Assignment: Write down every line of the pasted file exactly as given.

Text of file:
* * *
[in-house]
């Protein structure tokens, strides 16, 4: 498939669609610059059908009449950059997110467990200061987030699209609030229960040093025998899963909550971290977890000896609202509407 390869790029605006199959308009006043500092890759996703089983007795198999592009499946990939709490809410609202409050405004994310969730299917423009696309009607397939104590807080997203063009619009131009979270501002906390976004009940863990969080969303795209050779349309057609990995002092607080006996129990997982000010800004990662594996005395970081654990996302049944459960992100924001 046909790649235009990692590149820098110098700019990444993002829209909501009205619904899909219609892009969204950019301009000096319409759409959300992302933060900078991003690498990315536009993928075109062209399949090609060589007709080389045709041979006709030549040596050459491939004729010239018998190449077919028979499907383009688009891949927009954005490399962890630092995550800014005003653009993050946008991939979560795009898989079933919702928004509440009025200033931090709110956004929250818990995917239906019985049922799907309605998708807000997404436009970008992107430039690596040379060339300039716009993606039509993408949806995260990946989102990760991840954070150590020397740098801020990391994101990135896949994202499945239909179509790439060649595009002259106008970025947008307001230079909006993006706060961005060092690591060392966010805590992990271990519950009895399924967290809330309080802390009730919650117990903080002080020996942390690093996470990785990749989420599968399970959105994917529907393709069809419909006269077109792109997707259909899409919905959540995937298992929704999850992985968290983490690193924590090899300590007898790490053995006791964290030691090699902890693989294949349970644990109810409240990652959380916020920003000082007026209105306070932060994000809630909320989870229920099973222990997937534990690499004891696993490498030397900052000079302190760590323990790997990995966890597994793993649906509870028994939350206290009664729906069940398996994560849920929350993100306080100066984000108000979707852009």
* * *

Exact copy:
[in-house]
């Protein structure tokens, strides 16, 4: 498939669609610059059908009449950059997110467990200061987030699209609030229960040093025998899963909550971290977890000896609202509407 390869790029605006199959308009006043500092890759996703089983007795198999592009499946990939709490809410609202409050405004994310969730299917423009696309009607397939104590807080997203063009619009131009979270501002906390976004009940863990969080969303795209050779349309057609990995002092607080006996129990997982000010800004990662594996005395970081654990996302049944459960992100924001 046909790649235009990692590149820098110098700019990444993002829209909501009205619904899909219609892009969204950019301009000096319409759409959300992302933060900078991003690498990315536009993928075109062209399949090609060589007709080389045709041979006709030549040596050459491939004729010239018998190449077919028979499907383009688009891949927009954005490399962890630092995550800014005003653009993050946008991939979560795009898989079933919702928004509440009025200033931090709110956004929250818990995917239906019985049922799907309605998708807000997404436009970008992107430039690596040379060339300039716009993606039509993408949806995260990946989102990760991840954070150590020397740098801020990391994101990135896949994202499945239909179509790439060649595009002259106008970025947008307001230079909006993006706060961005060092690591060392966010805590992990271990519950009895399924967290809330309080802390009730919650117990903080002080020996942390690093996470990785990749989420599968399970959105994917529907393709069809419909006269077109792109997707259909899409919905959540995937298992929704999850992985968290983490690193924590090899300590007898790490053995006791964290030691090699902890693989294949349970644990109810409240990652959380916020920003000082007026209105306070932060994000809630909320989870229920099973222990997937534990690499004891696993490498030397900052000079302190760590323990790997990995966890597994793993649906509870028994939350206290009664729906069940398996994560849920929350993100306080100066984000108000979707852009």